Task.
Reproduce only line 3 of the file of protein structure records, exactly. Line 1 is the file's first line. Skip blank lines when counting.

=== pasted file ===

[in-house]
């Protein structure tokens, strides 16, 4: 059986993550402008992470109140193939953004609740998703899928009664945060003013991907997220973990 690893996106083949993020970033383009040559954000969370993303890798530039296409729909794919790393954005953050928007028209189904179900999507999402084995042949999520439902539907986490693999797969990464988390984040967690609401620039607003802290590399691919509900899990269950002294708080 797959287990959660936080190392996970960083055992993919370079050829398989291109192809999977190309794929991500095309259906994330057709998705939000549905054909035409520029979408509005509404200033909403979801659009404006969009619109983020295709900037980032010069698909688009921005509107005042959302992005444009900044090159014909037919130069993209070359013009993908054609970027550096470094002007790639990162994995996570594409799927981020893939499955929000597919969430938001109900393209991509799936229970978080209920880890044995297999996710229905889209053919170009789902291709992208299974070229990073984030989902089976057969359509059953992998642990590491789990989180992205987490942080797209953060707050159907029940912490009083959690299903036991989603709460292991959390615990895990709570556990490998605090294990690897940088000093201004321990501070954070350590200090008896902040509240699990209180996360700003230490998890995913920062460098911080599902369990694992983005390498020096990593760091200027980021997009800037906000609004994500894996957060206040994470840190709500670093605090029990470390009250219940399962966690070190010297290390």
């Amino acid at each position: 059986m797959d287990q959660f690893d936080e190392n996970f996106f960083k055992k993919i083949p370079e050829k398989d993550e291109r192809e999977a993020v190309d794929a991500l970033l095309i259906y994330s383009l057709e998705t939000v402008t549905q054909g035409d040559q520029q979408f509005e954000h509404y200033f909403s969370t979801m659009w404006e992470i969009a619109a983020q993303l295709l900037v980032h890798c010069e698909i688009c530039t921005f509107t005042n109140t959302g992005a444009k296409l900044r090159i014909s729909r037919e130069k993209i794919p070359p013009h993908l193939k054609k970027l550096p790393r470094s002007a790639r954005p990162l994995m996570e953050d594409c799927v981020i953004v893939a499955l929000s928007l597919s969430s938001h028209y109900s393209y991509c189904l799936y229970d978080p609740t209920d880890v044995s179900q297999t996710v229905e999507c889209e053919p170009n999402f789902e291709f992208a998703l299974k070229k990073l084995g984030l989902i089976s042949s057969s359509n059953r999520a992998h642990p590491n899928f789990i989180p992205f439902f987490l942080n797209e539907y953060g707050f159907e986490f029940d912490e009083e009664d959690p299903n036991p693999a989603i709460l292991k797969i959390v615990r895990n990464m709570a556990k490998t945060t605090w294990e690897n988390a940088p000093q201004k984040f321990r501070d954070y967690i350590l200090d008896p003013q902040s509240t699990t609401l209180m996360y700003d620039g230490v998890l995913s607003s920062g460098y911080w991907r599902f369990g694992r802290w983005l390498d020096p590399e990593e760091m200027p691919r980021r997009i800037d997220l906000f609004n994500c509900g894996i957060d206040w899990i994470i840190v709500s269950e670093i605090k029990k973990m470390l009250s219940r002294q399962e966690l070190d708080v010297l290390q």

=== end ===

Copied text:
């Amino acid at each position: 059986m797959d287990q959660f690893d936080e190392n996970f996106f960083k055992k993919i083949p370079e050829k398989d993550e291109r192809e999977a993020v190309d794929a991500l970033l095309i259906y994330s383009l057709e998705t939000v402008t549905q054909g035409d040559q520029q979408f509005e954000h509404y200033f909403s969370t979801m659009w404006e992470i969009a619109a983020q993303l295709l900037v980032h890798c010069e698909i688009c530039t921005f509107t005042n109140t959302g992005a444009k296409l900044r090159i014909s729909r037919e130069k993209i794919p070359p013009h993908l193939k054609k970027l550096p790393r470094s002007a790639r954005p990162l994995m996570e953050d594409c799927v981020i953004v893939a499955l929000s928007l597919s969430s938001h028209y109900s393209y991509c189904l799936y229970d978080p609740t209920d880890v044995s179900q297999t996710v229905e999507c889209e053919p170009n999402f789902e291709f992208a998703l299974k070229k990073l084995g984030l989902i089976s042949s057969s359509n059953r999520a992998h642990p590491n899928f789990i989180p992205f439902f987490l942080n797209e539907y953060g707050f159907e986490f029940d912490e009083e009664d959690p299903n036991p693999a989603i709460l292991k797969i959390v615990r895990n990464m709570a556990k490998t945060t605090w294990e690897n988390a940088p000093q201004k984040f321990r501070d954070y967690i350590l200090d008896p003013q902040s509240t699990t609401l209180m996360y700003d620039g230490v998890l995913s607003s920062g460098y911080w991907r599902f369990g694992r802290w983005l390498d020096p590399e990593e760091m200027p691919r980021r997009i800037d997220l906000f609004n994500c509900g894996i957060d206040w899990i994470i840190v709500s269950e670093i605090k029990k973990m470390l009250s219940r002294q399962e966690l070190d708080v010297l290390q």